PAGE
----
Payment Instruments, Clearing, and Settlement
This section provides an overview of the various payment instruments and clearing and settlement processes used for different retail payment systems. Although the diagrams reflect the general flow of transactions and participants, in many cases, other third parties may facilitate one or more processing functions.
Legend: Solid lines represent the flow of information and dashed lines represent the flow of funds.
Figure 1: Four-Corner Payments Model
Figure 1 displays the clearing and settlement process for retail payments using a standard four-corner payments model. While the flow of information and funds is different for each payment instrument, there is a common set of participants for retail payments. The initiator of the payment, typically a consumer, is located in the upper left-hand corner of the diagram. The recipient of the payment, typically a merchant, is in the upper right-hand corner of the diagram. The lower two corners of the model represent the relationship of the consumer and merchant with their financial institutions. The payments networks or clearing house organizations that route the transactions between financial institutions are in the middle of the chart. In subsequent model figures, solid lines represent the flow of information, and dashed lines represent the flow of funds. This generic figure can be applied to all retail payments.
More financial institutions are engaging third-party service providers to act on their behalf rather than keeping all payment functions in-house. In some instances, such as in check clearing, a financial institution may exchange check items directly with another financial institution without using an intermediary.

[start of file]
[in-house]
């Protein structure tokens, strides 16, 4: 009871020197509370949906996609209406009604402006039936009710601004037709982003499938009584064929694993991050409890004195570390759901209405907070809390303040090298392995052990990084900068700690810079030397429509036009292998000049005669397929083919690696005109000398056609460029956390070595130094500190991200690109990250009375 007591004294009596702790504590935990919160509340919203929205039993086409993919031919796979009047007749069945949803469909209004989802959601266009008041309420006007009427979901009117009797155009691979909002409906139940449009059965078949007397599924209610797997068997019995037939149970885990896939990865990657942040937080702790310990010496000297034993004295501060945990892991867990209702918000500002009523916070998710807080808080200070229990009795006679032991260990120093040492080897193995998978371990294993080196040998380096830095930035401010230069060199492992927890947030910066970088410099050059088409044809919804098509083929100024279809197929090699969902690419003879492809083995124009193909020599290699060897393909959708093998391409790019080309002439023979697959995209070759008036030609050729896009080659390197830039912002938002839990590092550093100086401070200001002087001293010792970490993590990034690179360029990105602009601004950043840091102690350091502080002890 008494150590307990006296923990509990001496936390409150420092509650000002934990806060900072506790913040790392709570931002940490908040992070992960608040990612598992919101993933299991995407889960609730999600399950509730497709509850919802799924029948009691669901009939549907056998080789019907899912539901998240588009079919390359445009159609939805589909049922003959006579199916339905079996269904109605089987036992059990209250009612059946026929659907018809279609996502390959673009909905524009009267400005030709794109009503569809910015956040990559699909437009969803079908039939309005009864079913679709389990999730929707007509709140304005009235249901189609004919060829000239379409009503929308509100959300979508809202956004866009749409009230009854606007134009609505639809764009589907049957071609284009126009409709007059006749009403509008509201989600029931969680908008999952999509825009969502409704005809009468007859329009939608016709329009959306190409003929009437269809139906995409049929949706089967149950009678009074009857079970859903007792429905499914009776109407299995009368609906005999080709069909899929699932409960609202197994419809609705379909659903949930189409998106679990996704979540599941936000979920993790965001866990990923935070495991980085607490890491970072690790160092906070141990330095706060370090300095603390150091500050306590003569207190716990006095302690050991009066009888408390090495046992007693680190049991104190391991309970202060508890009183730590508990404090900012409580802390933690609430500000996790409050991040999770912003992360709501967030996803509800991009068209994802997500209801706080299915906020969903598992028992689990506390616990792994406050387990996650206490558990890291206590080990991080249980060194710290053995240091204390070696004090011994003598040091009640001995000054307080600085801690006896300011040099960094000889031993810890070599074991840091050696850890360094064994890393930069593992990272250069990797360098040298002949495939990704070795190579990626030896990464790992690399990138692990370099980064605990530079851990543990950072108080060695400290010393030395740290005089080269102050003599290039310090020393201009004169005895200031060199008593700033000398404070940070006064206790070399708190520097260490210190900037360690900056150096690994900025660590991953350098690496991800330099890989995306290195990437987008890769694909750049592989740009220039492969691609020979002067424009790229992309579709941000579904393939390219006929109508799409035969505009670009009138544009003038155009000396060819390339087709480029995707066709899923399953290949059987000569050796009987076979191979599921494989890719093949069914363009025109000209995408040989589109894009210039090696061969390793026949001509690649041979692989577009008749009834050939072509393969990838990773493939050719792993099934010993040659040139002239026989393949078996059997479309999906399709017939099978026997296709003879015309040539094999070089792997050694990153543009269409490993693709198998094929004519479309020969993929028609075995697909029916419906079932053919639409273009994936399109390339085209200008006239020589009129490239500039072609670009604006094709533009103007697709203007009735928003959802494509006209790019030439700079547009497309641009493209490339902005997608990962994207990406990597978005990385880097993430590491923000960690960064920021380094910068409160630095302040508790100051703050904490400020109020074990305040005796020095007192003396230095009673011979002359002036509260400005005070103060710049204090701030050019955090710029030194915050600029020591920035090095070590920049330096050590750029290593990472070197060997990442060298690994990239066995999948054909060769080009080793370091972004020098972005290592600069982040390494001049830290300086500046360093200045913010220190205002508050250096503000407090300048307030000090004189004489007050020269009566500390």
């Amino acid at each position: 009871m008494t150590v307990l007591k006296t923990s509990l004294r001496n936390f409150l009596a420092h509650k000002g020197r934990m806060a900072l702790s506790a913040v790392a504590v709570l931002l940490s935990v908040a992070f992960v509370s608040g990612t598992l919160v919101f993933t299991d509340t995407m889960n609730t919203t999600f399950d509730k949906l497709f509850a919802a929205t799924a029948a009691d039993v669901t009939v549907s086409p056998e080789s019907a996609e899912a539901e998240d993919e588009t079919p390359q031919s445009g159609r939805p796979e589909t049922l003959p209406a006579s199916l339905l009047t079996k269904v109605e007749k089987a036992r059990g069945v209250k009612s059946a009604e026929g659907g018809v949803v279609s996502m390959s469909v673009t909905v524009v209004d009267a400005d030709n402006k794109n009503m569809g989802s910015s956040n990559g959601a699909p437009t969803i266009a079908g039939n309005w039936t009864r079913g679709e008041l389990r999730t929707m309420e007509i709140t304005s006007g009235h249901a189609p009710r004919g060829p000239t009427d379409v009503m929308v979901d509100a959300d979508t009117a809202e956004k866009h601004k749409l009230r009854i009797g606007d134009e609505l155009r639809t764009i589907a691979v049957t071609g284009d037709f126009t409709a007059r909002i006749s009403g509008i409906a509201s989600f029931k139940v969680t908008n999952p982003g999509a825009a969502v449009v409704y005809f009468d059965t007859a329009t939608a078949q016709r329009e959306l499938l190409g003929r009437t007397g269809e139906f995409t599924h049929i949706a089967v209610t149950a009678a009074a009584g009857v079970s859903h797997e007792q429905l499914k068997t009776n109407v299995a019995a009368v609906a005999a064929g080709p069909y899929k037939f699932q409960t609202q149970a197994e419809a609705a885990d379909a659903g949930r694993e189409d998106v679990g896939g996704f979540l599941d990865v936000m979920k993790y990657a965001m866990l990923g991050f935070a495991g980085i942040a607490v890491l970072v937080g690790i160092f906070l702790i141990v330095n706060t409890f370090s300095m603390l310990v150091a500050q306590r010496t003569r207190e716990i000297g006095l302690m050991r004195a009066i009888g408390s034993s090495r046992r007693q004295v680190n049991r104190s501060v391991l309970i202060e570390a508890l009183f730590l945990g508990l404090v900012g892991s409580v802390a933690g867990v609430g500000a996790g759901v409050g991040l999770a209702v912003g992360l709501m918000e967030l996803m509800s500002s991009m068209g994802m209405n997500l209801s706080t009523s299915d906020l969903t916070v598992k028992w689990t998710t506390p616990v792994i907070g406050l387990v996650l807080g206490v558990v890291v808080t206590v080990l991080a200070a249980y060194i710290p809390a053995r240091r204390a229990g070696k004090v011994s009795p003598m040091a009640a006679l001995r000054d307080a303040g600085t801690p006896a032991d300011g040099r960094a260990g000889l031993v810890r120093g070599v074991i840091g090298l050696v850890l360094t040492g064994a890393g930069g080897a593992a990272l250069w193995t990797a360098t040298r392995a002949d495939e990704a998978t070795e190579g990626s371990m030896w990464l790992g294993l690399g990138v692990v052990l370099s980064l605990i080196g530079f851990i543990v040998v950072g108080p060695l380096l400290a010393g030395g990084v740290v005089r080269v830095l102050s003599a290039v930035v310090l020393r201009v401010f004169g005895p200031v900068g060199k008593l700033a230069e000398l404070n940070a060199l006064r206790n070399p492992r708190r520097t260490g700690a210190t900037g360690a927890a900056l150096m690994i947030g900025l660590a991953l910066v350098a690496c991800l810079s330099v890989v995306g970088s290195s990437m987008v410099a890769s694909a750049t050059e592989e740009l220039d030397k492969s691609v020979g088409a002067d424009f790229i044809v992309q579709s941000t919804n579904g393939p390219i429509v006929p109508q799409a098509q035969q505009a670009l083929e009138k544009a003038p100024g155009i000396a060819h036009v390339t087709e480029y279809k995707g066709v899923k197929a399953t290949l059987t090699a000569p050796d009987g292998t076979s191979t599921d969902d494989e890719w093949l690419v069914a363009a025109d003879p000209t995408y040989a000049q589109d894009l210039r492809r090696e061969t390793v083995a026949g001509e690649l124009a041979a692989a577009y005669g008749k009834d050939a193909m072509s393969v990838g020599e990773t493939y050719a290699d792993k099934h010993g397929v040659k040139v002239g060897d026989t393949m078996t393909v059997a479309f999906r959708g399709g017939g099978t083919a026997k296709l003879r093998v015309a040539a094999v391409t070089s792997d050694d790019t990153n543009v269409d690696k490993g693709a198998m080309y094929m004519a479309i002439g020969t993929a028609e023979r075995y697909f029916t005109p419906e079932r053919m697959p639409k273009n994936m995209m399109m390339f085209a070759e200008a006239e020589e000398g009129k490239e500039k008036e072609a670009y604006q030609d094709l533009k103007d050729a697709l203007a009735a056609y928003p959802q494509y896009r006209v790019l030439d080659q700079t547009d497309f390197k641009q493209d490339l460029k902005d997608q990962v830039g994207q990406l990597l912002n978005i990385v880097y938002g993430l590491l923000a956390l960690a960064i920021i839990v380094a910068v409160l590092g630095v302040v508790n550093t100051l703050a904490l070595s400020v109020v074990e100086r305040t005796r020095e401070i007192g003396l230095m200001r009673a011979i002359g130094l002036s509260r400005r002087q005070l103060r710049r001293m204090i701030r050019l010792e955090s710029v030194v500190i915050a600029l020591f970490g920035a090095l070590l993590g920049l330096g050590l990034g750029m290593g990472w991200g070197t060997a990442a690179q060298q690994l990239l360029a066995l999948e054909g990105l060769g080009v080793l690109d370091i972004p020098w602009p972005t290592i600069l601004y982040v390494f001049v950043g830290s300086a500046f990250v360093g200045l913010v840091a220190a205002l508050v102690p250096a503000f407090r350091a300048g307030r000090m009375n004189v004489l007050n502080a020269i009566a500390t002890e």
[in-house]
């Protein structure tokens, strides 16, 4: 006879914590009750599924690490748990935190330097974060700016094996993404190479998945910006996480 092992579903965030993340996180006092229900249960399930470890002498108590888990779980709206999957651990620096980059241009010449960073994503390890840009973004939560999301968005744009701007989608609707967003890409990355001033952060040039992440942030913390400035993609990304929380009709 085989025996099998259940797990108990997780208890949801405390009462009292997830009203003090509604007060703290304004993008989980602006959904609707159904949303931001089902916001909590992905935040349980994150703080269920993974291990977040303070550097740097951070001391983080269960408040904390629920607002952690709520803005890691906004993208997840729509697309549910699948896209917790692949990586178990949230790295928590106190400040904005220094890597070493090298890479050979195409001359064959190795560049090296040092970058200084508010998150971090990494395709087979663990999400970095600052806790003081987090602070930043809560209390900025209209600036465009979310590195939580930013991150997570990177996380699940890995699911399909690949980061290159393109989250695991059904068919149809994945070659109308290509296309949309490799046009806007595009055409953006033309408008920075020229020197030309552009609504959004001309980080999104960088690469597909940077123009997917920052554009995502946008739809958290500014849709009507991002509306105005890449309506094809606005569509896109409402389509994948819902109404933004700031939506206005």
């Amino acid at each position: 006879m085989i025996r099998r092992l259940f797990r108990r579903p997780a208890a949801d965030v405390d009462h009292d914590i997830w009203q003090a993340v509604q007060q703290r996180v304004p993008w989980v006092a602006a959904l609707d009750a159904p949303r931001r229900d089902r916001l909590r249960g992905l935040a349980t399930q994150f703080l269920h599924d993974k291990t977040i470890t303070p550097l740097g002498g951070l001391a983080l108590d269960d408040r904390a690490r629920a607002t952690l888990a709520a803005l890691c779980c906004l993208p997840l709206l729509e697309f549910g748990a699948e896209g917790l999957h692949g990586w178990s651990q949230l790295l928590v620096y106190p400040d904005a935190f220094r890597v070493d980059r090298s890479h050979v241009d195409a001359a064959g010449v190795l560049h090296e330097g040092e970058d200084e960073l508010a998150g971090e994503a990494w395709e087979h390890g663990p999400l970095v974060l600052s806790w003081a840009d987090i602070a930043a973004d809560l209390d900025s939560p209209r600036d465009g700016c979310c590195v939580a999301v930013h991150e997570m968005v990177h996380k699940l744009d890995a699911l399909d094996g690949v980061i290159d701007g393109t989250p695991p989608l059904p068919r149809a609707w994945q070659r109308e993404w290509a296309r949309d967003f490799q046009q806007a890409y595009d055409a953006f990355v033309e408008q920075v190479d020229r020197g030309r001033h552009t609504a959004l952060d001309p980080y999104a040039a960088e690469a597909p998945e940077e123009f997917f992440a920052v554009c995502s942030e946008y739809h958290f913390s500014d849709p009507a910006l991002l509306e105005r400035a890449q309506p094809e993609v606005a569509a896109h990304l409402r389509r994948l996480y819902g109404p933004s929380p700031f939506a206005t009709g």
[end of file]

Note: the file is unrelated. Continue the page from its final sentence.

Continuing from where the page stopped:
There are a variety of retail payment clearing and settlement systems. These include; check clearing systems, ACH networks, ATM networks, and bankcard networks. Check clearing systems can be paper-based or electronic. Check 21 is facilitating the expanded use of electronic imaging technologies in check processing, enabling the banking industry to improve the efficiency and cost-effectiveness of check processing operations.
ACH payments also have grown significantly as consumers are using more direct bill payments through the ACH. More recently, retail firms have employed check-to-ACH conversion processes to obtain the efficiencies of electronic processing, reducing the number of checks that flow through the payment system.
Internet-based bill payment systems are transaction origination platforms that allow customers to initiate bill payments through existing payment systems. Depending on the bill payment software implemented, the payment transaction may be processed through ATM, ACH, or check systems. This booklet addresses the risks and controls associated with the bill payment transaction. See the IT Handbook E-Banking Booklet for the risks and controls associated with the front-end bill payment application used to initiate bill payments. The following sections describe these systems in more detail.
Debit and credit cards, particularly signature and PIN debit, have driven much of the growth in electronic payments. The recent introduction of contactless payment cards is expected to contribute to the increase of merchant acceptance and financial institution issuance of cards and investment in contactless payment infrastructure.
Retail payments often move through multiple channels, which results in data being processed and stored on multiple systems that are typically outside of the direct control of the customer's financial institution. There are two primary challenges for financial institutions in managing these complex payment systems. First, the lack of interoperability Interoperability refers to the ability of diverse retail payment systems to exchange data with a minimal loss of integrity. Many retail payment systems lack consistent protocols defining the data and the data fields in each system. Consequently, data cannot be readily moved from one system to another without manipulation. that often characterizes these systems and the associated lack of optimal data protocols may result in data integrity issues. Second, the complexity of systems increases the difficulty of the management of data security and system availability.
Retail Payment Systems Overview